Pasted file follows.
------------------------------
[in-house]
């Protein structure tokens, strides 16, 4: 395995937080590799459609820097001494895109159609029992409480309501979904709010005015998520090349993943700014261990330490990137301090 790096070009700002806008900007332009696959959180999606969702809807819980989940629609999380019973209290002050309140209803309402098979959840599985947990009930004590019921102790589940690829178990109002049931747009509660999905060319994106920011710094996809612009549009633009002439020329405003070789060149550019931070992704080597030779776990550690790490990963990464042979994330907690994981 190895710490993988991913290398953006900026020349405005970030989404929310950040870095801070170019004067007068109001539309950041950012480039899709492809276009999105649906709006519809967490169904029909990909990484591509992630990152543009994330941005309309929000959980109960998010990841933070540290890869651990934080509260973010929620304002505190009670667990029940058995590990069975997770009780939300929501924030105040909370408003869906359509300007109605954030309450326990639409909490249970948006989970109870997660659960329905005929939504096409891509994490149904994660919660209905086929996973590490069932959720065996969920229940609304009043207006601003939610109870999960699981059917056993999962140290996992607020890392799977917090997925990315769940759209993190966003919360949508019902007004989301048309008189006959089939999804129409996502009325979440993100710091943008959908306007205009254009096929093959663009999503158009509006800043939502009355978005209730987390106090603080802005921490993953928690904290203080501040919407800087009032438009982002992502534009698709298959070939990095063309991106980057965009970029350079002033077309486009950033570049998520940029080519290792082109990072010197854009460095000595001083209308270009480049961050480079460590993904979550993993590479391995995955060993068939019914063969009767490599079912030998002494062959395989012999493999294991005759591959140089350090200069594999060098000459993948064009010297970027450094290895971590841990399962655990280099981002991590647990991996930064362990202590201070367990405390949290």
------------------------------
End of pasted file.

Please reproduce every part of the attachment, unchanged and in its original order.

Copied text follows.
[in-house]
């Protein structure tokens, strides 16, 4: 395995937080590799459609820097001494895109159609029992409480309501979904709010005015998520090349993943700014261990330490990137301090 790096070009700002806008900007332009696959959180999606969702809807819980989940629609999380019973209290002050309140209803309402098979959840599985947990009930004590019921102790589940690829178990109002049931747009509660999905060319994106920011710094996809612009549009633009002439020329405003070789060149550019931070992704080597030779776990550690790490990963990464042979994330907690994981 190895710490993988991913290398953006900026020349405005970030989404929310950040870095801070170019004067007068109001539309950041950012480039899709492809276009999105649906709006519809967490169904029909990909990484591509992630990152543009994330941005309309929000959980109960998010990841933070540290890869651990934080509260973010929620304002505190009670667990029940058995590990069975997770009780939300929501924030105040909370408003869906359509300007109605954030309450326990639409909490249970948006989970109870997660659960329905005929939504096409891509994490149904994660919660209905086929996973590490069932959720065996969920229940609304009043207006601003939610109870999960699981059917056993999962140290996992607020890392799977917090997925990315769940759209993190966003919360949508019902007004989301048309008189006959089939999804129409996502009325979440993100710091943008959908306007205009254009096929093959663009999503158009509006800043939502009355978005209730987390106090603080802005921490993953928690904290203080501040919407800087009032438009982002992502534009698709298959070939990095063309991106980057965009970029350079002033077309486009950033570049998520940029080519290792082109990072010197854009460095000595001083209308270009480049961050480079460590993904979550993993590479391995995955060993068939019914063969009767490599079912030998002494062959395989012999493999294991005759591959140089350090200069594999060098000459993948064009010297970027450094290895971590841990399962655990280099981002991590647990991996930064362990202590201070367990405390949290």